The granddaddy of these events are the Oberlin Conferences that takes place annually at the eponymous campus. I attended my first Oberlin Conference in 1970, and they'd been going on for awhile before that. Over the years I probably spent more than a month on that campus, attending talks, classes, and fund raising events. I was living in Portland in the early 70s, and we all drove out to Oberlin--it took four or five days. One comrade didn't ride with us--he drove his own VW Microbus (remember those?), which was always breaking down. Fortunately he was an ace mechanic and could fix it roadside himself.
Those were the days--I have fond memories of my time at Oberlin. Today's Active Workers Conference is scheduled for only two days, July 19-20--hardly worth the drive from the West Coast. Of course it's now cheaper to fly, and even my friend wouldn't be able to fix a modern car roadside even if he wanted to. But you're invited, or at least you are if you're thinking about joining the Socialist Workers Party (SWP).
The SWP always took democratic centralism seriously, and in this they differ from their Stalinist counterparts. The centralism part said that after the convention the Party should speak with one voice. Comrades were under discipline to reflect the Party line in public, even if they personally disagreed. There was also a rule against taking disagreements home with you. Outside of the convention discussion, factions were not permitted.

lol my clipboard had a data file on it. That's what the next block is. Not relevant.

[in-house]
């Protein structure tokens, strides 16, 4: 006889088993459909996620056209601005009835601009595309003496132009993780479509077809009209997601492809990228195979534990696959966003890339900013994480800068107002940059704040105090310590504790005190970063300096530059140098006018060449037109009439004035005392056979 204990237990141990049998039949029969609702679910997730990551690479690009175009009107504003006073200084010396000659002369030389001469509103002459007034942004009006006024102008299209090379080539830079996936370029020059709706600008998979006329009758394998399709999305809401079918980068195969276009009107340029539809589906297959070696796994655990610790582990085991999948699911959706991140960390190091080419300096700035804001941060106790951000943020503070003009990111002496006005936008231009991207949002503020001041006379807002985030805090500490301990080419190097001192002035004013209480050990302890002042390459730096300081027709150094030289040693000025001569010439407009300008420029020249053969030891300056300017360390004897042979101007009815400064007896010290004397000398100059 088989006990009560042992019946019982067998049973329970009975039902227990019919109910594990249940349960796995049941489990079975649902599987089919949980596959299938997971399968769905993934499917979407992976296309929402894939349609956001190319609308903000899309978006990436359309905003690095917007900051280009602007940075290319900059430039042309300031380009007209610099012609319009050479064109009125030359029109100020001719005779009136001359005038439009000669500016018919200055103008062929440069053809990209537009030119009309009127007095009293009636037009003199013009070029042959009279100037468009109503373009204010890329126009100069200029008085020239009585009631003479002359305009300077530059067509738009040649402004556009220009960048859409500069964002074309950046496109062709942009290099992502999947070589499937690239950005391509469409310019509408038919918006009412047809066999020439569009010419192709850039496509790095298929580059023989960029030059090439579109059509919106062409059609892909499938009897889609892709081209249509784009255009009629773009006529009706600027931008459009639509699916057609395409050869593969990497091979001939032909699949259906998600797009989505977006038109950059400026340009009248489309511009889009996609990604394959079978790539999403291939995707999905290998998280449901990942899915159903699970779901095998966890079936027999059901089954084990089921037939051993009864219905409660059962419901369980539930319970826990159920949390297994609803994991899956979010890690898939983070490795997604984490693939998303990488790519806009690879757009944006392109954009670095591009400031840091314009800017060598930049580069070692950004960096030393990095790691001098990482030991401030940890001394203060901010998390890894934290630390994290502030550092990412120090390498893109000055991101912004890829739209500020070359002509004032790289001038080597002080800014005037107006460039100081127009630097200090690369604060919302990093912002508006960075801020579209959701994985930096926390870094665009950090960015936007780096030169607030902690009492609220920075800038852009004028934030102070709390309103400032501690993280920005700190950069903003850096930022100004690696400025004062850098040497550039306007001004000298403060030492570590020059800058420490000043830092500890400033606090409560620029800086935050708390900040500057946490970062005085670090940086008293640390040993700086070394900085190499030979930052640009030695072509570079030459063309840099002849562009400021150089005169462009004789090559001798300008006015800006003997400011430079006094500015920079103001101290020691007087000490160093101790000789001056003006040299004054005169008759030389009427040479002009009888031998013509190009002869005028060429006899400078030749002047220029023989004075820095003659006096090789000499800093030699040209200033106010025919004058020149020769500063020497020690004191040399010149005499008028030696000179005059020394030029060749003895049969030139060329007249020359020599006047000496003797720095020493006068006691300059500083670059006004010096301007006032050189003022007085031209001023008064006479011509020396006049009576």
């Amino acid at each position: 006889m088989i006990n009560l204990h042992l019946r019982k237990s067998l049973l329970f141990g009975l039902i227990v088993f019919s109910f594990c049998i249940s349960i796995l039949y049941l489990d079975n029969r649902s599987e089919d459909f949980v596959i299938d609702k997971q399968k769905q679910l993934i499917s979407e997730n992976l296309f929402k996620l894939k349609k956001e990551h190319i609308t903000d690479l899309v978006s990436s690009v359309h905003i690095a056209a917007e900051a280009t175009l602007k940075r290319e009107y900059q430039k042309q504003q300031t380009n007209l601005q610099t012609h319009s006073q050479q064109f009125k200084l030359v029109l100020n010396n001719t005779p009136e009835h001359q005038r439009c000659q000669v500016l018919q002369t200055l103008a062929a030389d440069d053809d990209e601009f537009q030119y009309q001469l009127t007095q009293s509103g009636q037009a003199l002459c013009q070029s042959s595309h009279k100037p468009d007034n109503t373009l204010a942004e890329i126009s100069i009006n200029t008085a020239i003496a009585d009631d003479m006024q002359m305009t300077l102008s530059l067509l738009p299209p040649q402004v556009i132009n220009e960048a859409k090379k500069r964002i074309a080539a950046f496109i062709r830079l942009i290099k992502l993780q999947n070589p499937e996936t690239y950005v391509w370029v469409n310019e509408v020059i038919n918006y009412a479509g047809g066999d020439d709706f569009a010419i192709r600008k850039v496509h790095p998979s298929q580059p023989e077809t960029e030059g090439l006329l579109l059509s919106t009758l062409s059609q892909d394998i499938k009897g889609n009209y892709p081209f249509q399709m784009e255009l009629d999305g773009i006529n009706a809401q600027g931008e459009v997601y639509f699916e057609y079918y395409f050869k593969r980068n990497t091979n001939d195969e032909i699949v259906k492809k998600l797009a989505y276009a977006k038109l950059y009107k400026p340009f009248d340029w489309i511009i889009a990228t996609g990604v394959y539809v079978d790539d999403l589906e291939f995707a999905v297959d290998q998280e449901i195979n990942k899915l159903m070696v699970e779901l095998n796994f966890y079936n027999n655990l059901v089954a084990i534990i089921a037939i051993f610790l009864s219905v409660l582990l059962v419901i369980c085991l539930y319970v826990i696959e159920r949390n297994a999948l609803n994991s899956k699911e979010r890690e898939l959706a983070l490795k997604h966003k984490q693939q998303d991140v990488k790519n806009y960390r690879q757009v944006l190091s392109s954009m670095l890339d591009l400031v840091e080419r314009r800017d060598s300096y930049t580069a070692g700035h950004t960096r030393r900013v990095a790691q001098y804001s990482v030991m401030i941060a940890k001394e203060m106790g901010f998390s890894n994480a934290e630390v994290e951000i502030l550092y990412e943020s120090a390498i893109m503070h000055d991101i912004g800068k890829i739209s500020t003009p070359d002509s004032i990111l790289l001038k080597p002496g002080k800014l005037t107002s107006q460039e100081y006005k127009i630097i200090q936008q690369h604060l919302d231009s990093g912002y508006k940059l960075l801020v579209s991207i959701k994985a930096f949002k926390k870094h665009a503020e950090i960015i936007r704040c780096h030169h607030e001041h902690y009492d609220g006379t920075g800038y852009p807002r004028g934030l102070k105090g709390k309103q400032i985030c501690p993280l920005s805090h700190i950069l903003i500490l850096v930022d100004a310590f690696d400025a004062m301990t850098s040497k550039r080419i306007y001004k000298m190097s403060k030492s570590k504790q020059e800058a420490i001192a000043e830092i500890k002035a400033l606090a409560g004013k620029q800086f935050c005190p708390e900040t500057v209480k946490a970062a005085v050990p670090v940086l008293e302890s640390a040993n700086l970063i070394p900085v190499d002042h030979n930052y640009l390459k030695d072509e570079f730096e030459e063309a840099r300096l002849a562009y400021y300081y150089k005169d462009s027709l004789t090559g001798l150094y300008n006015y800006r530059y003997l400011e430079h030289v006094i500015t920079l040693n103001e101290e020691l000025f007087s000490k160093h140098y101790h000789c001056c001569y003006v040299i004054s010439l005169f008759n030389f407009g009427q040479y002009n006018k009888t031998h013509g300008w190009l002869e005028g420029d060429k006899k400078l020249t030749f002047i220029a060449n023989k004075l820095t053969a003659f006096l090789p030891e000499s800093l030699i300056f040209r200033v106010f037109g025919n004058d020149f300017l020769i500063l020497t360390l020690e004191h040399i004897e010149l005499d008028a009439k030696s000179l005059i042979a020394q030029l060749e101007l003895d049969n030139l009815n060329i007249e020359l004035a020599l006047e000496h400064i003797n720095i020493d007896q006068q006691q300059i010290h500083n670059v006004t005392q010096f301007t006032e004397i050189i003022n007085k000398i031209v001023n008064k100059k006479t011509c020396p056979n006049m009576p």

The democratic part insisted on a free flow of ideas during the convention and for several months prior. During this time ideological factions were allowed and given a forum to present their ideas. And thus arose the uniquely Trotskyist institution--the pre-convention discussion bulletins. The discussion was kicked off by a series of resolutions from the Political Committee, the central leadership of the Party. Any comrade could reply to these documents by submitting a contribution to the discussion bulletin. Indeed, comrades could write counter documents proposing a completely different policy. These documents were printed up and distributed to the membership as a whole. After continued discussion on the convention floor, the various resolutions would be voted on. Once the majority had decided on the Party program, centralism took hold, the factions were supposed to dissolve, and everybody was expected to fall into line. The winning resolutions would then be published in The Militant, or as a book or pamphlet.
I once owned a whole library of discussion bulletins. In some move or another I decided to toss them--a decision I deeply regret today. It's not that they were great literature or anything, but this is one aspect of my youth that I wouldn't mind reliving.
There were some very undemocratic aspects to this procedure. First, the convention was delegated. Branches elected delegates who got to vote for the resolutions. The vote was never open to the membership as a whole. The branch leadership usually decided who the delegates were, which inhibited a full airing of minority view points.
The Party's leadership was chosen in a similar way. The convention delegates chose the National Committee (the governing body between conventions), who in turn elected the Political Committee (the governing body between meetings of the National Committee), who in turn elected the Executive Committee (the governing body all the rest of the time). While formally democratic, at every step there was an informal thumb on the scale that pretty much allowed the leadership to select itself. That's how Jack Barnes gets to be National Secretary for forty years.